Hunter kills companion dog: “I thought it was a wolf”


Kathleen Stachowski  Other Nations

It wasn’t hard to see this tragedy coming. Really, it was just a matter of time–not if it would happen, but when.

A Missoula, Montana man went skiing on Sunday, Nov. 17th with his three canine companions– malamutes all–and returned home with only two living dogs. The third, a 2-year-old named Little Dave, was shot multiple times by a camo-clad hunter who thought he was killing a wolf.

The story–as reported by the media and expounded upon by county and state officials–can be read in two three four recent, local articles: “Missoula man says wolf hunter shot, killed pet malamute,” “Sheriff’s office: Shooting of dog near Lolo Pass wasn’t criminal,” and (two updates since posting) “Dog shooting reveals legal gray area for hunting, recreation,” and “Authorities spoke with hunter who killed dog, say he won’t be charged.”

Little Dave’s guardian, a man named Layne, witnessed his companion’s death.   Because it’s right that he tell the story in his own voice, and because animal advocates will recognize the depth of his anguish–and anger, I offer his personal account of the event, taken with his permission from his Facebook page.

What is on my mind is the tragedy that has taken place and the miss quotes from the media and the Sheriffs dept. So I am setting the record straight. This is what happened….

I went crosscountry skiing up at Lee Creek campground where I have gone in the past. Knowing it was hunting season I put the bright lights that are on all three of my dogs collars.

After skiing for about 200-300 yards I here “tat”, my dog in front of me, his rear leg is blown off. I scream “no,no,no,stop stop” and as I near my dog who was 15 yards in front of me I hear “tat,tat,tat,tat.”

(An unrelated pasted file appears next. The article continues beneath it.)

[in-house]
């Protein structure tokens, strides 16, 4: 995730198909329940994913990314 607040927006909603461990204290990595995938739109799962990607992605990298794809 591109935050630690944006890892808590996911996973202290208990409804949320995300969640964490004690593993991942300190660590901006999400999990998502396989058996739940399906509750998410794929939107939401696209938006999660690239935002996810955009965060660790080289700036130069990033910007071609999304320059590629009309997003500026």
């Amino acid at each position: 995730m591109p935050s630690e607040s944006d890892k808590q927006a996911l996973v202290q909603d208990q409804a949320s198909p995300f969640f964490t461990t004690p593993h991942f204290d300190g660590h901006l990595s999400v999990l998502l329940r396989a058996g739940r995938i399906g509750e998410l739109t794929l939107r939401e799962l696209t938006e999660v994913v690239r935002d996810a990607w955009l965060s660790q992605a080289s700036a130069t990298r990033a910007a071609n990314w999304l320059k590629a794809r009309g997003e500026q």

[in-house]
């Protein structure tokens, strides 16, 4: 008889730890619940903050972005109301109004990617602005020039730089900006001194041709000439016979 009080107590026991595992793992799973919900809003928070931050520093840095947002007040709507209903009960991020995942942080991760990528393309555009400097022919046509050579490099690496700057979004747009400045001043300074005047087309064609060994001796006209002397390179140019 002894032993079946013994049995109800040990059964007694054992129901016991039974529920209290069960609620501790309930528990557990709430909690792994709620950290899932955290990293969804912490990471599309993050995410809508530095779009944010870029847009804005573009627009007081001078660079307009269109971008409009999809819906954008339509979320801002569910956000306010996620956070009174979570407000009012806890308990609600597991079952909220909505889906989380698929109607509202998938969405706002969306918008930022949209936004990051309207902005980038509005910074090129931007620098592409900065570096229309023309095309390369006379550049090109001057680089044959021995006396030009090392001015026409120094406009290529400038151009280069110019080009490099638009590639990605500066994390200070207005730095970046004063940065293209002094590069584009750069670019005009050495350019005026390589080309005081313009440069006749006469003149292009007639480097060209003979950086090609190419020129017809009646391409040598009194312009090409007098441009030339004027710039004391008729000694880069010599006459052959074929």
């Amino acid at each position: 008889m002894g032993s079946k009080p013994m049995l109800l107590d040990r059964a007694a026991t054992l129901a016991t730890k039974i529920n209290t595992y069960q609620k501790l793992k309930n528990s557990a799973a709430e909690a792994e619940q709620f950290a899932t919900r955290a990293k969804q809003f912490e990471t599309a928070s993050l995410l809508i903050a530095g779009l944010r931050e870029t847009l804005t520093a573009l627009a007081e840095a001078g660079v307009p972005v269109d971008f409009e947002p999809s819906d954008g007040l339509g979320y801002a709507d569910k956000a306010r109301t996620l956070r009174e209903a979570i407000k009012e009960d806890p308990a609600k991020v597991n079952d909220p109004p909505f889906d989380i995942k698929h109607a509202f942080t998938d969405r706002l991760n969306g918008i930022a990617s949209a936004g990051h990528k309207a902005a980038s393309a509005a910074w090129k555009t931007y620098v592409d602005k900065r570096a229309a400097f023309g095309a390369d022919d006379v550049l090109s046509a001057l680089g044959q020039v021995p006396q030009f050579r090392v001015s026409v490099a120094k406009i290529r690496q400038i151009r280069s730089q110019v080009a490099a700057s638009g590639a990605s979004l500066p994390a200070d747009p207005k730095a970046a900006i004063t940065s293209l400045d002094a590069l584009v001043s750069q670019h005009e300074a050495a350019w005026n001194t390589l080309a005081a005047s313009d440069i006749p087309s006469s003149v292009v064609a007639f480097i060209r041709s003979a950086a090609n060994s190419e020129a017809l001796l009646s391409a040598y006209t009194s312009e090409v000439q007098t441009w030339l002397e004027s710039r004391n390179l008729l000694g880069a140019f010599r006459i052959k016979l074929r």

Little Dave - courtesy photo from Facebook

Little Dave – courtesy photo from Facebook

I look up and there is the “hunter” and I screamed “what have you done?” Screaming hysterically, the man says ” I thought it was a wolf.”

I said “You just killed my dog, you killed one of my kids.”

I started screaming “noooooo.” He started to say something like “can I do something,” not I am sorry.

I said “Do you know what a wolf looks like? You killed my dog.”

The man took off, I just screamed “noooooooo” and tried to put him back together but his leg was torn off and yes 15 yards in front of me and yes he was shot with an ASSAULT rifle, I know I have seen them it was either an AR 15 or AR 14. It was all black had a sound suppressor and that was why no big BOOM BOOM semi automatic.

I know guns, I don’t have any but I have shot them before, and yes I have hunted both Bow and Rifle. It is the irresponsible hunters who think they can shoot any animal they see if they are in the woods.

The MT Fish and Wildlife said they couldn’t press any charges because it wasn’t a game animal on the road, it was a domestic animal. What???? Bullshit, So I left my skiis and poles there, put my Little Dave’s bloody and broken body on my shoulder and hiked out to also get my other dogs to safety.

So no charges, I call the police dept who gives me examples of people getting hurt because of the public outcry and are afraid of vigilante violence. But the truth is still one of our rights and so is freedom of speech. I don’t want this guy to get hurt , but something needs to be done…I am heart truly heart broken, everything I do is for my dogs, from where I live, to what I drive, and what I do is predicated on the lives of my dogs…Thank you to everyone who has wished myself and my other dogs Frank and Rex well…Layne